Safe from Wildfire Smoke

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Wildfires unleash bursts of fine particulate matter (PM2.5) exposure – repercussions that can extend beyond the immediate crisis. Unlike prolonged exposure to ambient air pollution, the PM2.5 emanating from landscape fires is intermittent yet significantly more intense, posing a distinctive peril. The impact of wildfire smoke on children is profound and unsettling. Studies reveal that wildfire-specific PM2.5 is approximately 10 times more harmful to children’s respiratory health compared to PM2.5 from other sources, particularly affecting the vulnerable age group of 0 to 5 years. 

Wildfire smoke has been extensively linked to increased respiratory morbidity and mental health issues, ranging from asthma and cardiovascular diseases to lung ailments. Prenatal exposure to wildfire smoke is associated with low birthweight, premature birth and increased risk of child deaths. Moreover, the enduring impact of wildfires extends beyond immediate health concerns and casts a long shadow on children due to injuries, disabilities, trauma, loss of learning and recreational opportunities, and displacement.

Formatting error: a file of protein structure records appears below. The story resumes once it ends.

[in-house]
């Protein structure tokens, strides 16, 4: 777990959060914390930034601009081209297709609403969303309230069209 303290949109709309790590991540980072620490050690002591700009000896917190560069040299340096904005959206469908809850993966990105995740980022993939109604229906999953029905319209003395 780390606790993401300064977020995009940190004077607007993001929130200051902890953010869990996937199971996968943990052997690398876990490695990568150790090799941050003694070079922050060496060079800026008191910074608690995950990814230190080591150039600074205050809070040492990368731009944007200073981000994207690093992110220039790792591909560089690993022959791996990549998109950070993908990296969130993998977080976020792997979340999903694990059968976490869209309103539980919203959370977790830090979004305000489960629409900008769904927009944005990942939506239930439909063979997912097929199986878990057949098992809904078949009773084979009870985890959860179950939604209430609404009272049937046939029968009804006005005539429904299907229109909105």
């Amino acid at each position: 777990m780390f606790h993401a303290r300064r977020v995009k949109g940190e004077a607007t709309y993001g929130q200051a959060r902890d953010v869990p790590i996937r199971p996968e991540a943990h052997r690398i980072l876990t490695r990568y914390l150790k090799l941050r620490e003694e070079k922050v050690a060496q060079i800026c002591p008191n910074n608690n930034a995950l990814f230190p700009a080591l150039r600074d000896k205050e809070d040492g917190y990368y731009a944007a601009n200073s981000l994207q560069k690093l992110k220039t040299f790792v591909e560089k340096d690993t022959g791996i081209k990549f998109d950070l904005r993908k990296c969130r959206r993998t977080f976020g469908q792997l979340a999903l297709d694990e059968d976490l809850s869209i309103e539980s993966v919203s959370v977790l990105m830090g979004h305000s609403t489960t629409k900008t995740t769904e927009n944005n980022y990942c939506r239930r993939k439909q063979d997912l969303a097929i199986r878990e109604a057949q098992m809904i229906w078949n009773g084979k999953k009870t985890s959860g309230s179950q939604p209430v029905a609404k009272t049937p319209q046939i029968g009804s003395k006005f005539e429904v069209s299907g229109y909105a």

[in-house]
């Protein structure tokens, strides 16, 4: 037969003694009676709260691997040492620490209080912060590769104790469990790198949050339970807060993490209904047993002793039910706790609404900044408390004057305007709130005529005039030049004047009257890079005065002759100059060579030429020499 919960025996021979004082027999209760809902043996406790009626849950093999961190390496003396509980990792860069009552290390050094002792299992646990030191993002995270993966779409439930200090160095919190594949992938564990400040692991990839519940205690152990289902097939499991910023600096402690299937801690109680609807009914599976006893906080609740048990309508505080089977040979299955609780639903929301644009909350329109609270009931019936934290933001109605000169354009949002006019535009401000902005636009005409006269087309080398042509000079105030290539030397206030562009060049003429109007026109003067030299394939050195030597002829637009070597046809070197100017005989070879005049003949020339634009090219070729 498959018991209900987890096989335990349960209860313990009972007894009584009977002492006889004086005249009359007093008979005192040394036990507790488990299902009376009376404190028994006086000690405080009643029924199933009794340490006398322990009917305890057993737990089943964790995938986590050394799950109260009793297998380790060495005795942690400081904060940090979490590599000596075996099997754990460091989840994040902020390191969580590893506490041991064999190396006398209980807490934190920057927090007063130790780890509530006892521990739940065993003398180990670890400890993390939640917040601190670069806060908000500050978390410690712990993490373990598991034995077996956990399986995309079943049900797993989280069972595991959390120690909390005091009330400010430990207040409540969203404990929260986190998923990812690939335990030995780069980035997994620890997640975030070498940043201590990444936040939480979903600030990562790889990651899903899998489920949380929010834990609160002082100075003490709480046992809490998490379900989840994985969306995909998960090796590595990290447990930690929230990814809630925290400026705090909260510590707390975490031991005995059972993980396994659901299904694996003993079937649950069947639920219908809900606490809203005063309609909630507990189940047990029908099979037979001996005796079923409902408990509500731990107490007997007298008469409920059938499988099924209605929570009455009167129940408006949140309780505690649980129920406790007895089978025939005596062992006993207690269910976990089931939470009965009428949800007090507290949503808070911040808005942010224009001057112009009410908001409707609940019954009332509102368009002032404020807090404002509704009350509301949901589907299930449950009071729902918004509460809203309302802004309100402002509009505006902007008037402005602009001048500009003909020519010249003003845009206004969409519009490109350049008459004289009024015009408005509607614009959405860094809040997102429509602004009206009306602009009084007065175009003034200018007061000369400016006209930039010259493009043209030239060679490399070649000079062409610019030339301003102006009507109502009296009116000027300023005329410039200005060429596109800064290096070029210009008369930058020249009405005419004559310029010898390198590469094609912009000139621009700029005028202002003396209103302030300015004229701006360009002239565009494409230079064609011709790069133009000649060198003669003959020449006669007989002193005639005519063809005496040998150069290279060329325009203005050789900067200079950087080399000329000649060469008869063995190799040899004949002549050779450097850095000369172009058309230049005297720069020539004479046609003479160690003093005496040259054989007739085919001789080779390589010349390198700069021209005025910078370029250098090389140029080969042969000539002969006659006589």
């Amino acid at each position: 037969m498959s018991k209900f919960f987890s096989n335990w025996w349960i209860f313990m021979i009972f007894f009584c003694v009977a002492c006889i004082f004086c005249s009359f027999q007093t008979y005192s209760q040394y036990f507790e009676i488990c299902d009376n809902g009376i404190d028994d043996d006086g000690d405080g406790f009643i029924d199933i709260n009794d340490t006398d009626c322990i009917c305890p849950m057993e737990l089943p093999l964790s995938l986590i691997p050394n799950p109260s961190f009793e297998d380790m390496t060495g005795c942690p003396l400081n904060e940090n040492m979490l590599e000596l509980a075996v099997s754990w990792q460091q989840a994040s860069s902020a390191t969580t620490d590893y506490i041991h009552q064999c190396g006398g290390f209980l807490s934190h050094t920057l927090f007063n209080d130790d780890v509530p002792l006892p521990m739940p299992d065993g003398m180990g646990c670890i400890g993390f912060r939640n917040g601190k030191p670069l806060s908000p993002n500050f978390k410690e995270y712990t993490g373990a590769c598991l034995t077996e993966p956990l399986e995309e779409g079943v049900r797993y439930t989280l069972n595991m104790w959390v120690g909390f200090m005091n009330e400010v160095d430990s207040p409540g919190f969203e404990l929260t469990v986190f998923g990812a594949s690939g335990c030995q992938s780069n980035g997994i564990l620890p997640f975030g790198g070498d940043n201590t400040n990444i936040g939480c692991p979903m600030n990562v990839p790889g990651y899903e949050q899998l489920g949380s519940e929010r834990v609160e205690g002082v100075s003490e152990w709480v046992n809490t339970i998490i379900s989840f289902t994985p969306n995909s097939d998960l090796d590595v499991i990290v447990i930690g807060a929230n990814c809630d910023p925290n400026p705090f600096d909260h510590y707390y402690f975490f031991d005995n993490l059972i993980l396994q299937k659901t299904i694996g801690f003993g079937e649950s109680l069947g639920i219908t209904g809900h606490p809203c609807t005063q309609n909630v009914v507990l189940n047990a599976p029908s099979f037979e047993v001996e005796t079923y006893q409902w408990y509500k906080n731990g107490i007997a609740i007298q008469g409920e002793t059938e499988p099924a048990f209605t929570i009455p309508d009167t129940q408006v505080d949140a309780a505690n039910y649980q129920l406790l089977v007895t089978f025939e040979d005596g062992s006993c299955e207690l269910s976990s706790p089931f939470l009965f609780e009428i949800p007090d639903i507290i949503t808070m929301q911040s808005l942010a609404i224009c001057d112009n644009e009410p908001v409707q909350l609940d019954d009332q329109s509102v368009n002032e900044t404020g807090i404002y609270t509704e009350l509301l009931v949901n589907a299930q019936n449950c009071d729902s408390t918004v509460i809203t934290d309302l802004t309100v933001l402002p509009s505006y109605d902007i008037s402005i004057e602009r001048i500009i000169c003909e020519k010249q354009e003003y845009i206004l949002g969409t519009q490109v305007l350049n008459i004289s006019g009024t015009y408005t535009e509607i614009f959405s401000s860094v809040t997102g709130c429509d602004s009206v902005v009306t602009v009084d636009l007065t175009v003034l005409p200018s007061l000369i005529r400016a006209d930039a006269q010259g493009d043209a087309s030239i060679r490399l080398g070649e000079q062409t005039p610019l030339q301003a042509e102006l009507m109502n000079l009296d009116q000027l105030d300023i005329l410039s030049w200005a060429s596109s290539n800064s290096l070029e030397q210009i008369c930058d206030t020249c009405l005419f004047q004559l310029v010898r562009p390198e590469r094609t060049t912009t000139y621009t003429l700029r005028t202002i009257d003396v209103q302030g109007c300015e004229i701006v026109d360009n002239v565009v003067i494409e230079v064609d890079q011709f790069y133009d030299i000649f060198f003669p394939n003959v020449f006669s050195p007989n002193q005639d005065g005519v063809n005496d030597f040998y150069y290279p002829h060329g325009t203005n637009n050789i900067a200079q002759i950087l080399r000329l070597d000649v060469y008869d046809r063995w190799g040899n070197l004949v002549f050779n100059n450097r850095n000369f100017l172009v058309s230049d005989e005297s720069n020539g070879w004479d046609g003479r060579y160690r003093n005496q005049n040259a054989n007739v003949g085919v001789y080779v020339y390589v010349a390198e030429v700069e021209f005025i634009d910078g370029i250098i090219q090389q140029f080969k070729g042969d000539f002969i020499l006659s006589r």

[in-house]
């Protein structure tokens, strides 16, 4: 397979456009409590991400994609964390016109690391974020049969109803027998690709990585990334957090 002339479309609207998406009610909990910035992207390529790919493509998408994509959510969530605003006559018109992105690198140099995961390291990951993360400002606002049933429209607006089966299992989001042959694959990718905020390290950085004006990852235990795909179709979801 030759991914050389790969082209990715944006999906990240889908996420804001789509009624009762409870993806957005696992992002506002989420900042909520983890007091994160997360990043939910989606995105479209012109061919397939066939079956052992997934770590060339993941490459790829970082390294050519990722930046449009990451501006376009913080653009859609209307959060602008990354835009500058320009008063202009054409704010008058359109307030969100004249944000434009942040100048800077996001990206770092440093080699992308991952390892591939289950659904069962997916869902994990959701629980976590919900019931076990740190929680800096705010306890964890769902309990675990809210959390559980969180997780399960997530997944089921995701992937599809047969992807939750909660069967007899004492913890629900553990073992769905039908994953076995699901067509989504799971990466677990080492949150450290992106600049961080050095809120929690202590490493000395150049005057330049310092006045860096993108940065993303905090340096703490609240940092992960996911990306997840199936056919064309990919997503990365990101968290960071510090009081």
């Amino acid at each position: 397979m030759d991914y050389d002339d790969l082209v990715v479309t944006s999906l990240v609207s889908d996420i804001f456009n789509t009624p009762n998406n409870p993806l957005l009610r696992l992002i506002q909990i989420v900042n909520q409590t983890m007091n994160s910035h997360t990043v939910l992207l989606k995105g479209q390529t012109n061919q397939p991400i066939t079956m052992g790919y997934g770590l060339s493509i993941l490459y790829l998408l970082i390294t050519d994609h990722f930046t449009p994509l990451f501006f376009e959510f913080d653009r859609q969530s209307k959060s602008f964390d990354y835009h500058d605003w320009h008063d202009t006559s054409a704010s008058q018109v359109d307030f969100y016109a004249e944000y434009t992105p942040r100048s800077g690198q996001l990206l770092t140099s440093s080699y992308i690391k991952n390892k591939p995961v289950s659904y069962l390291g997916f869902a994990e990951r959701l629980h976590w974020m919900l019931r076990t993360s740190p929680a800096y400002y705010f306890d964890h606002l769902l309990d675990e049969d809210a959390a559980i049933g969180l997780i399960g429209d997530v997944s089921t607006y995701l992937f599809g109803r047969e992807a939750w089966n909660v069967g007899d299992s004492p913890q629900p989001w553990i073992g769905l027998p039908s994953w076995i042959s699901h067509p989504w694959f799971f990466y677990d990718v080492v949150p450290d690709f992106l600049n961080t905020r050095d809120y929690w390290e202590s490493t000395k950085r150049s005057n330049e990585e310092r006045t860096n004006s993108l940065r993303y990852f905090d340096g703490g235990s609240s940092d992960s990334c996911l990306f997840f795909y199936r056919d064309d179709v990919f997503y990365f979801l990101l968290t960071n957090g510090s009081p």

This technical note endeavours to distil a wealth of research, guidance and tools, and synthesize a comprehensive understanding of the impact of wildfire smoke on children. It is intended for policymakers and implementers, and seeks to empower meaningful action that shields children from the harmful effects of wildfire smoke, supplementing existing guidance on air pollution.